Silver Spoons & Spoiling Children With Money
I recently read: Myth of the Silver Spoon and it made me feel a lot more confident and hopeful that I will be able to navigate being a parent who can now afford to give things to her child and help them, versus how I grew up.
my money story
I grew up without much money. My parents had money, but squandered it, and to this day, are major gamblers which is why I am so against gambling. It was also the trigger when I was 23, graduating university with $60K in debt, to take charge of my finances and teach myself how to budget, invest, etc.
Anyway, long story short, I knew nothing about money until the age of 23. I knew that there was money, and people spent it, to never carry credit card debt, but aside from that, not much else.
Fast forward to today – I am debt-free and relatively comfortable. My CoastFIRE retirement is set, and now I am thinking about estate planning, and how to best distribute my wealth in my lifetime to my son so that he does not have to struggle the way I did, but to not give him so much that he ends up complacent and lost.
- Everyone likes to work
- Teach them a sense of self-confidence and purpose
- Don’t tell them what to do/study, etc
- Don’t tell them things like – You will never have to work again
Everyone likes to work
It is human nature to like to work, accomplish things and be proud of them. Period. Look at how little babies and toddlers live their days. Even now, my son will ask – May I help? – when I am scrubbing the shower, and I of course set him up so he can. Then at the end, he runs to his father and says proudly: Look at how hard Mommy and I worked today!
That sense of pride and joy in accomplishing a task, is what we live for as humans. Not working, is a joke that we make to each other, but if we REALLY did not need to work, what would we do? We would drift aimlessly.
Even in early retirement, people want to work. They read books, maybe they go back to school, plan out a better garden, fix their home … maybe they take classes on cooking or silversmithing – it is all work but in different forms.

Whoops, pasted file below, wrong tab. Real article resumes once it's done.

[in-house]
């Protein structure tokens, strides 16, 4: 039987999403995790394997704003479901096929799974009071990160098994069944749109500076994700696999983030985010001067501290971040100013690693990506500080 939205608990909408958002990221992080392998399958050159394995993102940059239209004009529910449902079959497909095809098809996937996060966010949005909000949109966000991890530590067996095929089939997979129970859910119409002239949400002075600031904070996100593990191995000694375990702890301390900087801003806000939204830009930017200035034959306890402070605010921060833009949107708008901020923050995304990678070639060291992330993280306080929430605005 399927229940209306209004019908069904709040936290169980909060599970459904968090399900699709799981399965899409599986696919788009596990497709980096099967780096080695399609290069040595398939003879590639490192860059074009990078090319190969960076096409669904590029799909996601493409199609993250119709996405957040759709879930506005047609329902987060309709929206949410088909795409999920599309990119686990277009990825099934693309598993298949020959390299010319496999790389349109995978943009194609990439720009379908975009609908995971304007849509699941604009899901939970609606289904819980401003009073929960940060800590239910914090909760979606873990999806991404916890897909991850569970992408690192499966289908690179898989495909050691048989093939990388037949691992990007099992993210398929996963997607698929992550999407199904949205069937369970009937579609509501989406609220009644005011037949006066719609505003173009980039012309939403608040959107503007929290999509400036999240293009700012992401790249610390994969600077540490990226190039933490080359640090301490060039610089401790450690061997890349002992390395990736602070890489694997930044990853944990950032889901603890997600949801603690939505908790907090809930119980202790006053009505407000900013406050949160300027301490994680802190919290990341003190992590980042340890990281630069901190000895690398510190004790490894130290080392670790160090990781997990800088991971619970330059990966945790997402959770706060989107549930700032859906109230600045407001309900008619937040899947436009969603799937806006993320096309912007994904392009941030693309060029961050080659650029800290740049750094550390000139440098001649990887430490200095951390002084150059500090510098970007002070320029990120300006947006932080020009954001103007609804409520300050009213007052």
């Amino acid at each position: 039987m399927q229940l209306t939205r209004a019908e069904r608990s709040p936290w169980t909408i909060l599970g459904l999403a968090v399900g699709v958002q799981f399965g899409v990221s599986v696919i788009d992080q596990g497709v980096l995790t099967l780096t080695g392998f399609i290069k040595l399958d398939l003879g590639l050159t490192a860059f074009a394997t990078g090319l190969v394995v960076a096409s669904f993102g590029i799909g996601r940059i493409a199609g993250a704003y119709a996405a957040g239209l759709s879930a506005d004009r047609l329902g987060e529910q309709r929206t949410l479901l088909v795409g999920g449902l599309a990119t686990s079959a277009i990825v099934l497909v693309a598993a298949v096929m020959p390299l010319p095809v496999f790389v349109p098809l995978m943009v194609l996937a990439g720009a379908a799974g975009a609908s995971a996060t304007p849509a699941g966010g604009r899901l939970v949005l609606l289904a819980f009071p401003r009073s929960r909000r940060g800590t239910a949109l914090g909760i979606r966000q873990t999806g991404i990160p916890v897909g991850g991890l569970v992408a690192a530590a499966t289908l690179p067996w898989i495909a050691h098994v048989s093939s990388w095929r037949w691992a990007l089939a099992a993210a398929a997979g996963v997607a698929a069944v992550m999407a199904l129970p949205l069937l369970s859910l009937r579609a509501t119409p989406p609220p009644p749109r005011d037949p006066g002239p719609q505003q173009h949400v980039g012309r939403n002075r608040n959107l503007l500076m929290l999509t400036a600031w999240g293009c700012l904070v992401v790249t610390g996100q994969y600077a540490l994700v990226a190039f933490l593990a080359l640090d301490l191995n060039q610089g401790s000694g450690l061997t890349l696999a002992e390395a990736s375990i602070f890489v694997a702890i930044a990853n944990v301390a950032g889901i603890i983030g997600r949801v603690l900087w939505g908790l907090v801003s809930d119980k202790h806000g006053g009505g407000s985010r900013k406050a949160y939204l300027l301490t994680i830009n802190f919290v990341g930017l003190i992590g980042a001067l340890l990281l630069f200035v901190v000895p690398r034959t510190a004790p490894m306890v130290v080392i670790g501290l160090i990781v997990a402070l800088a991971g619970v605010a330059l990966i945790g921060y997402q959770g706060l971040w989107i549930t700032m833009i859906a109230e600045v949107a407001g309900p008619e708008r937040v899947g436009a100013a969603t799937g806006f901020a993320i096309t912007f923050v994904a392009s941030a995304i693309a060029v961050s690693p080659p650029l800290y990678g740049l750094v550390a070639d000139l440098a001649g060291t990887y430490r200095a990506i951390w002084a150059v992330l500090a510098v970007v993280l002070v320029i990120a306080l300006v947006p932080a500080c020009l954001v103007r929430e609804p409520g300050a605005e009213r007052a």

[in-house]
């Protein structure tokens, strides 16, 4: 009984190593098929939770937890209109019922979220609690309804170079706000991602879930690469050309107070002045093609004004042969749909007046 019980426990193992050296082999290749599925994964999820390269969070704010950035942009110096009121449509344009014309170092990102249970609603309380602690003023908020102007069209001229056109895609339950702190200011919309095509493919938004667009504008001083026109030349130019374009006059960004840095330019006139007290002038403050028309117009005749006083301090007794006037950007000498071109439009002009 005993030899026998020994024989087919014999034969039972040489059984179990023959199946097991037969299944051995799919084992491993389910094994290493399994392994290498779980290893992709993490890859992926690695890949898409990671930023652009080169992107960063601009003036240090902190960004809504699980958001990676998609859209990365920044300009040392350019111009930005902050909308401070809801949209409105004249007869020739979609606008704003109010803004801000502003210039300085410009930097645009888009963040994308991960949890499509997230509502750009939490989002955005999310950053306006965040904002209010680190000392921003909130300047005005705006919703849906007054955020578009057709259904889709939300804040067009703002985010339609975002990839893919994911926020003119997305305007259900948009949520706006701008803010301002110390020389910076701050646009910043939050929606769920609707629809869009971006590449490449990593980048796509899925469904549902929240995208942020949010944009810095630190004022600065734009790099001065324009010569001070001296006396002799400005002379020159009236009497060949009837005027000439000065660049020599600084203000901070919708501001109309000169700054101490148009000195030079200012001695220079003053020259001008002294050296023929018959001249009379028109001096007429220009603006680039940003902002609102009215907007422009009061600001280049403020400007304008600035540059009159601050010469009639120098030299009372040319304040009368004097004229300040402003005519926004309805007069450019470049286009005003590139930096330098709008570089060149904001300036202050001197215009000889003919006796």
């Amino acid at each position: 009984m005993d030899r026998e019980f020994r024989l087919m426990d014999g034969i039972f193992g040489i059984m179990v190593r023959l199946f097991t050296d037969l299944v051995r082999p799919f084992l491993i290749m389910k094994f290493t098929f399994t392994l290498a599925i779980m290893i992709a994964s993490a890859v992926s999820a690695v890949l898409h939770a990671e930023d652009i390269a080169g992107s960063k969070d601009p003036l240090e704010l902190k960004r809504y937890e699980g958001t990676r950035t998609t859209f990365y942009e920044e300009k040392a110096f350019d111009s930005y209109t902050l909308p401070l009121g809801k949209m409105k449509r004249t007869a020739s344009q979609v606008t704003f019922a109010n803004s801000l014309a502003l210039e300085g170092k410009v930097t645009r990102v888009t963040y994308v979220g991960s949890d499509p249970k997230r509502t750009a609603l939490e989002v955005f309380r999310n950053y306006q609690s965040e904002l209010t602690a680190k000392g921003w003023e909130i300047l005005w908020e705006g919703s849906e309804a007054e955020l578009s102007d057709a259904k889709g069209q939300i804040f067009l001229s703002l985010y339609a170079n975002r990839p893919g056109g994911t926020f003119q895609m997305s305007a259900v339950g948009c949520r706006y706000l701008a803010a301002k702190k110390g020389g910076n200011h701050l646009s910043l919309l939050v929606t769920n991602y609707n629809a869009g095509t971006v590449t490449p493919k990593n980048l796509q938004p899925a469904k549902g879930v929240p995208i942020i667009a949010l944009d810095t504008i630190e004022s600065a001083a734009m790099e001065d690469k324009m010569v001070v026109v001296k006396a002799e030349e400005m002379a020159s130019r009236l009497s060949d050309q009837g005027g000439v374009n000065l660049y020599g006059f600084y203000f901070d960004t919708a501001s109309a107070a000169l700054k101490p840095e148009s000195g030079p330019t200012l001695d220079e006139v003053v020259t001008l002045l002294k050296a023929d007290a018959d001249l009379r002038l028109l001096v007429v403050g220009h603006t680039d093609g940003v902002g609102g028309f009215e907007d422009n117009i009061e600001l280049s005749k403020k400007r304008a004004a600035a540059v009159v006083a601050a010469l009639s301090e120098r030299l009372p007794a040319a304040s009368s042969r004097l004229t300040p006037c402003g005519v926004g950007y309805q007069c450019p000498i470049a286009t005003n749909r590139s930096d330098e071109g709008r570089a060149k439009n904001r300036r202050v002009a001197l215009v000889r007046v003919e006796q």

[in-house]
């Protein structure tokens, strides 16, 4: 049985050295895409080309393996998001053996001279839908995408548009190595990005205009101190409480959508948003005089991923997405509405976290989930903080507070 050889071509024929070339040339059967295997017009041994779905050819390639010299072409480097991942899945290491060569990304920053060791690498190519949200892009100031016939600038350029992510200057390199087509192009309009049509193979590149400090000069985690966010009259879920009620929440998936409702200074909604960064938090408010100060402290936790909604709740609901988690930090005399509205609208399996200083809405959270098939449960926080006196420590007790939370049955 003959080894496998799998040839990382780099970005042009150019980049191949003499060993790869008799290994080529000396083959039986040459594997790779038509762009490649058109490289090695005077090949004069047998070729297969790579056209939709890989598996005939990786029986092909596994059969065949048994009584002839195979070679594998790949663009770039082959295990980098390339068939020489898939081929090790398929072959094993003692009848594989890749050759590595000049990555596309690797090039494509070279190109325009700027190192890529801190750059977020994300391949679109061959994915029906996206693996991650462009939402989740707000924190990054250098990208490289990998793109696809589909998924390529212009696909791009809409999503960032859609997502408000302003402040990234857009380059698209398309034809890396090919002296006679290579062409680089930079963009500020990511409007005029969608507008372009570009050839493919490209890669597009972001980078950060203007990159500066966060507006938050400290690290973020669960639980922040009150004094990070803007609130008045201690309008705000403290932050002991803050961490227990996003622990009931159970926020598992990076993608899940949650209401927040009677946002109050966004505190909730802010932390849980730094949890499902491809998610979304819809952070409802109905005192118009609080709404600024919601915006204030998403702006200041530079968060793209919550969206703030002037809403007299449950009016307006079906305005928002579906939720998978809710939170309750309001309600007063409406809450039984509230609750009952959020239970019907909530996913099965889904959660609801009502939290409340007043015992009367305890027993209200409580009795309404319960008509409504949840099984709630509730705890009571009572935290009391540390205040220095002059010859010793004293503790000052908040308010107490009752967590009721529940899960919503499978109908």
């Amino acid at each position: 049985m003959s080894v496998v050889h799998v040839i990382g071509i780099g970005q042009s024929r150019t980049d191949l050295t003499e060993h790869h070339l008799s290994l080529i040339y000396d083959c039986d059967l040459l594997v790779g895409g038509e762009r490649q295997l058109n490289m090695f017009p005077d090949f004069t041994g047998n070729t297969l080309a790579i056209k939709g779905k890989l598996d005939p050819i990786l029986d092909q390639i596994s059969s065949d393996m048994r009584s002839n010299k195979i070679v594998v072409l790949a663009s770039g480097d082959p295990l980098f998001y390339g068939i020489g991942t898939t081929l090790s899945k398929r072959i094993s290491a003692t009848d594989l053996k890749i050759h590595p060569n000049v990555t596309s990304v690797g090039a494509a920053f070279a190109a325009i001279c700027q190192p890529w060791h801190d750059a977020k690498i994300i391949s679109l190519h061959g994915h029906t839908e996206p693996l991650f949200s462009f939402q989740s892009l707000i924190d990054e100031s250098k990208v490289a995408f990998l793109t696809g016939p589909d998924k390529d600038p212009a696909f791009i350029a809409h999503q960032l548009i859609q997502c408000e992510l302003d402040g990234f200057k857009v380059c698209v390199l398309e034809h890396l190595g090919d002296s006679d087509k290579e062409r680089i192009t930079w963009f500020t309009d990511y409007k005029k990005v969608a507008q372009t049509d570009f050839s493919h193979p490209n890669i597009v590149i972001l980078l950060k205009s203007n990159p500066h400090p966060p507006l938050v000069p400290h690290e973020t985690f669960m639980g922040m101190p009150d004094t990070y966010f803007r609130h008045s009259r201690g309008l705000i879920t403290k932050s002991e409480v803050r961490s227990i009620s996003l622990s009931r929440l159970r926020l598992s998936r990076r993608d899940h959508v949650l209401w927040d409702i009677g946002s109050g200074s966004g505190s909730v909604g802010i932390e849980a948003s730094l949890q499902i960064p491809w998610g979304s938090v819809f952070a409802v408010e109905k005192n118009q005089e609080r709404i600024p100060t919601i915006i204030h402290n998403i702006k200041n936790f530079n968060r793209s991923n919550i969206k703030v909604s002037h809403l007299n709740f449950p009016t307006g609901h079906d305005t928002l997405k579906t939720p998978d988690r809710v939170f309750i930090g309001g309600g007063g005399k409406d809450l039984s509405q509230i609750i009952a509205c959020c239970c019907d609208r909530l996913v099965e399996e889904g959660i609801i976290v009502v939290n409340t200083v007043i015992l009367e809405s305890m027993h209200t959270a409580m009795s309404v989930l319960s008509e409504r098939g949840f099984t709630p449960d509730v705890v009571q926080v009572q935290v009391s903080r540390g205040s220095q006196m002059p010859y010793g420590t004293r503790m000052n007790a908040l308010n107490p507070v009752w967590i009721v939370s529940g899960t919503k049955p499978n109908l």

The key, is to find work that gives you that ikigai (read here), and pays you to boot. Model that for your children because I used to only complain about my job, but I have learned to balance it with – I love it 80% of the time, when I accomplish something, I feel DANG GOOD – and my son sees that, and it is true. I just never thought to voice it out and model how much I enjoy doing what I do as a career.
TEACH: SELF-CONFIDENCE + TO BE MENTALLY STRONG
Overall, the main thing I learned from the book was that children need to be self-confident. They need to know that they can accomplish things, be mentally strong, and figure anything out on their own.
At 23, had you paid my student debt for me, I am not sure I would have embarked on this whole money saving journey, but I do not want to repeat this money trauma of mine, on my son. There is a better way to do that, and that is to simply teach him about saving, budgeting, enjoying money, spending it on what you love, and investing.
Had you given me money a year after I had started my money journey, I would have kept to my same values from what I had taught myself at 23 but accelerated my wealth journey a lot quicker. It wasn’t until I had gained the knowledge and confidence in budgeting, finances and investing, that I was able to really say – I am good now, I can handle anything, I can learn anything and do anything I want.